8. Ham has made a career of running other drivers out wide. He has no right to cry when it’s done to him.

    And to be honest Max took his own line, and left it up to ham to stay along side or back off.

    Just because a driver sticks a car alongside another doesn’t then give them an automatic right to keep that line until they pass.

    1. That was a fun read. Thank you.

      1. Max didn’t stay on the track. Can you list all the examples of Hamilton running cars wide and leaving the track too?

    2. @nandy
      LOL…it’s a strange fellow that thinks drivers have a right to not brake into a corner when being passed, intentionally forcing an opponent wide, and themselves missing the apex of the corner themselves by at least 50 feet.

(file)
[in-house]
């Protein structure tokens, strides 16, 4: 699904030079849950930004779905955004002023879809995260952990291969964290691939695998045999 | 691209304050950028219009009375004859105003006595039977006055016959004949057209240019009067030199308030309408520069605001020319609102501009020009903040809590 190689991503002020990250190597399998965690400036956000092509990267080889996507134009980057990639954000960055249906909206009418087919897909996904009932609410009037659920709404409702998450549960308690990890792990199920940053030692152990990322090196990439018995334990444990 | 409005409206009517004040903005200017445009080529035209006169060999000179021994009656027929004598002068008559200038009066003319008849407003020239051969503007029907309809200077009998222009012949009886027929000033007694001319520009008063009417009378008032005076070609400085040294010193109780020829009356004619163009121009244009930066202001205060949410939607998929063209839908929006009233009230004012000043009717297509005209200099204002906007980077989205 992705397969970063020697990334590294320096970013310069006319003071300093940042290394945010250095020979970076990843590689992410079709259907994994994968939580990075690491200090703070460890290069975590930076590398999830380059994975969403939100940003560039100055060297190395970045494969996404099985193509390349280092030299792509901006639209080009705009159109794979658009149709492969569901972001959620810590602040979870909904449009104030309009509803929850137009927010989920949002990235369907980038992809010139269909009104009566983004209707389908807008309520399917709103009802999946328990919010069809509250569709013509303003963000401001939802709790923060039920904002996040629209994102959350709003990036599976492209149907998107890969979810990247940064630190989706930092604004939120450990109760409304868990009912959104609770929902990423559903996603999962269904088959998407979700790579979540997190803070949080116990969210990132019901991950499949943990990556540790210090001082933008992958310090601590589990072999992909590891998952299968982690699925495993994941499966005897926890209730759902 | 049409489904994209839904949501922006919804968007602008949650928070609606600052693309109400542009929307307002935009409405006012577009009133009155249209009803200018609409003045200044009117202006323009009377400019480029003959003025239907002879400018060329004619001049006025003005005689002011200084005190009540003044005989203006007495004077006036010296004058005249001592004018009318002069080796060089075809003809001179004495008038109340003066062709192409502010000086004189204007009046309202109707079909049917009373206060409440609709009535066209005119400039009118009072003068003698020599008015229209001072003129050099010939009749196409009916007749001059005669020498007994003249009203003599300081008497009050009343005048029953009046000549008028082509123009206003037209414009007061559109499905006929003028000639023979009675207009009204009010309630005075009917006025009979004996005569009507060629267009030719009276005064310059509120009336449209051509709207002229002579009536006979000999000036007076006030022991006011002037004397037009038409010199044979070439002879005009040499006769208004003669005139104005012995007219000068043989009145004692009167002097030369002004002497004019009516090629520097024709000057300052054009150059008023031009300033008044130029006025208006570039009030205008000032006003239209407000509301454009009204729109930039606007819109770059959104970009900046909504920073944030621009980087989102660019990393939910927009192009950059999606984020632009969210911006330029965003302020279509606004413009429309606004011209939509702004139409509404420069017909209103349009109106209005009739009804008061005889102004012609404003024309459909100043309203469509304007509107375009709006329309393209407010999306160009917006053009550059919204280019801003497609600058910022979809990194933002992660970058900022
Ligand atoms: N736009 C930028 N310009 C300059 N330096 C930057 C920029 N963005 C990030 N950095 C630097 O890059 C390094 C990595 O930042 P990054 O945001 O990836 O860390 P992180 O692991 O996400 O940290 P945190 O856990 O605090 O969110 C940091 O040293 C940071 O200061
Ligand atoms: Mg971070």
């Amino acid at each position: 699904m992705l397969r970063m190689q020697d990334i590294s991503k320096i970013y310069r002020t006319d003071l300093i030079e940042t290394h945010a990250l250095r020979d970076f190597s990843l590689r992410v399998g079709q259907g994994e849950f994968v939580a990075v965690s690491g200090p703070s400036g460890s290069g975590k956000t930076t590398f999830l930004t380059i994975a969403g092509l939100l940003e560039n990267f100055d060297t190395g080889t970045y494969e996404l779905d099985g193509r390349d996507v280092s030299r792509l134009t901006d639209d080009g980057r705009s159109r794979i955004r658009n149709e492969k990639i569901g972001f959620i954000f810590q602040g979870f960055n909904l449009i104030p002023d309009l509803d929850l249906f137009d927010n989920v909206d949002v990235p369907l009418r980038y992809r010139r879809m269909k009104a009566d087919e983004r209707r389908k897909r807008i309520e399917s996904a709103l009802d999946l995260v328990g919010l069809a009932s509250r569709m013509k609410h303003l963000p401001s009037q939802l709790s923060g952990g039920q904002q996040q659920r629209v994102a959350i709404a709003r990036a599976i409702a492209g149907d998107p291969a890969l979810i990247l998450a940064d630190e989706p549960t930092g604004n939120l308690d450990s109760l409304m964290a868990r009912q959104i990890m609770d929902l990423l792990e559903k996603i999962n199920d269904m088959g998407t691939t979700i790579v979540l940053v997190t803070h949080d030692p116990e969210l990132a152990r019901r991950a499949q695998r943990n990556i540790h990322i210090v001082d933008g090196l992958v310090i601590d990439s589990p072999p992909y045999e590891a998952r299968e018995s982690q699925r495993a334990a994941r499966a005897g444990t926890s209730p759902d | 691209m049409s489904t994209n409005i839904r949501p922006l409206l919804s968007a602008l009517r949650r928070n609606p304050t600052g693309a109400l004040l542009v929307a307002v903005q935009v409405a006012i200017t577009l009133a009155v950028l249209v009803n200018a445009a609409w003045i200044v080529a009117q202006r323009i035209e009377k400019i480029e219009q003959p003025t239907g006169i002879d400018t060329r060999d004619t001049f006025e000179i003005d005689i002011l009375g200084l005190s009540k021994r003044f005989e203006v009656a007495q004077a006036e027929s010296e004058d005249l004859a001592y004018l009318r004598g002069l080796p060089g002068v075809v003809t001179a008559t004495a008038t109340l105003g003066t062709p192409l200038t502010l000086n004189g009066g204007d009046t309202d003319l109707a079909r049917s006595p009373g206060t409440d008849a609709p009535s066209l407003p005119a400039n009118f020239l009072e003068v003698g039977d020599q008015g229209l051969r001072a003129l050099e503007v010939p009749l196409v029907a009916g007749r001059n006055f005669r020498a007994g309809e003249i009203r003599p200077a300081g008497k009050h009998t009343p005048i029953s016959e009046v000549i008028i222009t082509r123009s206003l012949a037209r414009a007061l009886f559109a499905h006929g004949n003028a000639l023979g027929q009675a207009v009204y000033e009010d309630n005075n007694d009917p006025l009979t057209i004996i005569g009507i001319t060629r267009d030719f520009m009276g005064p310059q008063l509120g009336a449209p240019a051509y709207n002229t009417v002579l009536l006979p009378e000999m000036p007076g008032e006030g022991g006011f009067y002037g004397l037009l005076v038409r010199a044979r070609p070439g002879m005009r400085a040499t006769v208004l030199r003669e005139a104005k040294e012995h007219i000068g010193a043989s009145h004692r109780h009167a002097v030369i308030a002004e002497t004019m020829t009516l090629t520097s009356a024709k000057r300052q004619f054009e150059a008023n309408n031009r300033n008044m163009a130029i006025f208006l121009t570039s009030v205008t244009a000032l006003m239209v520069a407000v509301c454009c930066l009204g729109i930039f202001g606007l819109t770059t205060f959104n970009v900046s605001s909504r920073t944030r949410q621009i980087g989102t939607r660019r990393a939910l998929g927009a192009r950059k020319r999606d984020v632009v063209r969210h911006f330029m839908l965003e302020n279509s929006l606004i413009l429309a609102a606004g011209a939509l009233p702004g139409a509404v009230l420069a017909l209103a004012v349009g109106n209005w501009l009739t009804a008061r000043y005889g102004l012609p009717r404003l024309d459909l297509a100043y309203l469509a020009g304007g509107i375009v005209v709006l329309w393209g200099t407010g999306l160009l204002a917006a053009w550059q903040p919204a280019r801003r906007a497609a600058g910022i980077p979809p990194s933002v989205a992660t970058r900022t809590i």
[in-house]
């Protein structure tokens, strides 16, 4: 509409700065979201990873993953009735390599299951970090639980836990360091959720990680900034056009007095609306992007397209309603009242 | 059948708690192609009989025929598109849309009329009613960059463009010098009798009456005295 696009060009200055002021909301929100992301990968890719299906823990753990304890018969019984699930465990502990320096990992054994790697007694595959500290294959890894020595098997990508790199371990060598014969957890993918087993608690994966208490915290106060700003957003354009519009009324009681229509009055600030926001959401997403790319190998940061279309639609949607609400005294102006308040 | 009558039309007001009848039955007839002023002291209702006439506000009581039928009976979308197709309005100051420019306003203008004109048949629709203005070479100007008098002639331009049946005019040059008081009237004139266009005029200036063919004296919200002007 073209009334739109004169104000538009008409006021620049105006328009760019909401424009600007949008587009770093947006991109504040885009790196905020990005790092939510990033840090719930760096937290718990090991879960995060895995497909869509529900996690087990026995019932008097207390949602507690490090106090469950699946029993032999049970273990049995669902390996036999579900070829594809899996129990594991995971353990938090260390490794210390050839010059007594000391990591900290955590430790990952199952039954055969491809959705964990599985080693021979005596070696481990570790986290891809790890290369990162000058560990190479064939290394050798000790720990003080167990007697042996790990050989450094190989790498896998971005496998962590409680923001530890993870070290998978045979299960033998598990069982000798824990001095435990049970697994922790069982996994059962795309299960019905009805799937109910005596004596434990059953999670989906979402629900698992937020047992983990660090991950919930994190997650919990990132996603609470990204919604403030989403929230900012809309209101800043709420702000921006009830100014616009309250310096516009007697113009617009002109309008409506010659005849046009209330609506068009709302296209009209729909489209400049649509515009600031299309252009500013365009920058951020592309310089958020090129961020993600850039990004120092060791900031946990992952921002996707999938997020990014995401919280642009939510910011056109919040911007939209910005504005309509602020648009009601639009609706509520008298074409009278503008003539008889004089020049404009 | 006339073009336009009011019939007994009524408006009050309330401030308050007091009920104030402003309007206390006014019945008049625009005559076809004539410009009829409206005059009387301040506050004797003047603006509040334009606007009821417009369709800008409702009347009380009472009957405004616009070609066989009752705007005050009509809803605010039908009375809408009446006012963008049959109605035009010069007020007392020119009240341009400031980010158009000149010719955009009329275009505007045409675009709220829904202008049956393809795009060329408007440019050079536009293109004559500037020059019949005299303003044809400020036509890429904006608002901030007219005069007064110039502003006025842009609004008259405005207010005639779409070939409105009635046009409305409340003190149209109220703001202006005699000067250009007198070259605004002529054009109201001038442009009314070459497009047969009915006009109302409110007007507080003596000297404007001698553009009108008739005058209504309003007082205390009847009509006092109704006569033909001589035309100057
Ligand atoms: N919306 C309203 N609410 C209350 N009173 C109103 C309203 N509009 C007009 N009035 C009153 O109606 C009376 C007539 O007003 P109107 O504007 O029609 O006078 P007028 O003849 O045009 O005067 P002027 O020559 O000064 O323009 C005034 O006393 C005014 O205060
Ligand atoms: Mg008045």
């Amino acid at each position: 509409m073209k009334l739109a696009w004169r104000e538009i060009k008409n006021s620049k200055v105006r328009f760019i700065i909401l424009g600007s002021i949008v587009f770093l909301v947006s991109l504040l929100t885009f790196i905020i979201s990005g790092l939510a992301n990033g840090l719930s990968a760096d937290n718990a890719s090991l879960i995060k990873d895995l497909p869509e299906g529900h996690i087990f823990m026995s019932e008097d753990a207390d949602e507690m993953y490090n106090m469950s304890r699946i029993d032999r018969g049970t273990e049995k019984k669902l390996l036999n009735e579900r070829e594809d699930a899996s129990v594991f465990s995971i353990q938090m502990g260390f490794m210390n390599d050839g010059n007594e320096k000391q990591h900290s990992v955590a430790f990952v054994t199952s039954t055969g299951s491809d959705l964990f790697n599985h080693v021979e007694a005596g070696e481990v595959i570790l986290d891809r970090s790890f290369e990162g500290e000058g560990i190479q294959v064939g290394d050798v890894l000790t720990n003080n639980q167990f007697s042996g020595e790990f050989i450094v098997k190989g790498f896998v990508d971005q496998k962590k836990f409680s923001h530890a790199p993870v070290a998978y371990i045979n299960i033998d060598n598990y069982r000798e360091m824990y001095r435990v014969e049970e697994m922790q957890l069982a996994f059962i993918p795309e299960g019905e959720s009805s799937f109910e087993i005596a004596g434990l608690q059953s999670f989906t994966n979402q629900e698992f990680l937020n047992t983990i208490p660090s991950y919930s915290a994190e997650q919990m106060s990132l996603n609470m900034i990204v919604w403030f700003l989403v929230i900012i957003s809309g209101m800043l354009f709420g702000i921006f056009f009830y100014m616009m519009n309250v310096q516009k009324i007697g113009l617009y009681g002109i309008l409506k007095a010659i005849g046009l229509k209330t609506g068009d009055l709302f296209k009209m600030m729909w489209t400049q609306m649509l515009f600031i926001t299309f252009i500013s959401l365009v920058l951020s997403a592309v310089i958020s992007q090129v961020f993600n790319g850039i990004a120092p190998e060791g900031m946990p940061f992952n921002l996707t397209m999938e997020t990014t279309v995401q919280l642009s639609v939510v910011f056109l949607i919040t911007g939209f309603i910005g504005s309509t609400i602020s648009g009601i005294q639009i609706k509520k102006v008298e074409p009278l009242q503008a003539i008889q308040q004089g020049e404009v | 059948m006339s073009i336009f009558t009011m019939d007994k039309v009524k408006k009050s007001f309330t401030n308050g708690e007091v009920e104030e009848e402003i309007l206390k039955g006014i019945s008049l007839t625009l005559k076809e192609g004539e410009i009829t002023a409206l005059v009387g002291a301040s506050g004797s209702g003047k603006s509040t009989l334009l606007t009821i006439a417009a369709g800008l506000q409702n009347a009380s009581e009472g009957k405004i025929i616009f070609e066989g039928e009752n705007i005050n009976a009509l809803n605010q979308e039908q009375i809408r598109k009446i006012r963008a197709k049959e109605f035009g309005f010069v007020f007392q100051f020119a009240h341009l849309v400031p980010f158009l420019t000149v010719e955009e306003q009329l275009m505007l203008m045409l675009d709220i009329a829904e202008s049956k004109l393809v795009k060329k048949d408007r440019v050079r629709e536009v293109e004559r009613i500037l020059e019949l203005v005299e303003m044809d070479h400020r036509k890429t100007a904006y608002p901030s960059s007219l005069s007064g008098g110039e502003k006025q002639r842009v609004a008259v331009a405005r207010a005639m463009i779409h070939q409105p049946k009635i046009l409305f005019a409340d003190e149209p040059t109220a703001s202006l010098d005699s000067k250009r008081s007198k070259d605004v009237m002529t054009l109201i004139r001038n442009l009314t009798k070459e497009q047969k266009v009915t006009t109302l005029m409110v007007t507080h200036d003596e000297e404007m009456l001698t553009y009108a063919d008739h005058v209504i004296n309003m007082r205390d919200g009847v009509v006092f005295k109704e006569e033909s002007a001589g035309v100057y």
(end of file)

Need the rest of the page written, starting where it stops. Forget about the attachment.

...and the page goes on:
The only reason there was no collision is the superior mind/experience of Hamilton knows the kind of animal he is dealing in Max and anticipated the desperate antics. Max would rather crash than concede what is obvious. He blocks, he weaves, he chops, he dices…..He’s done it to opponents, he’s also caused collisions with teammates, including Ricciardo on a straight. Max will get his comeuppance one way or the other. Don’t be surprised to see it.

  9. This explanation is so bizarre that I can believe it.

  10. Bladibla, well at least they didnt give him a void penalty and he subsequently still won the race… And now all of a sudden they feel they’ve been done wrong. Tainted season won on politics only by Mercedes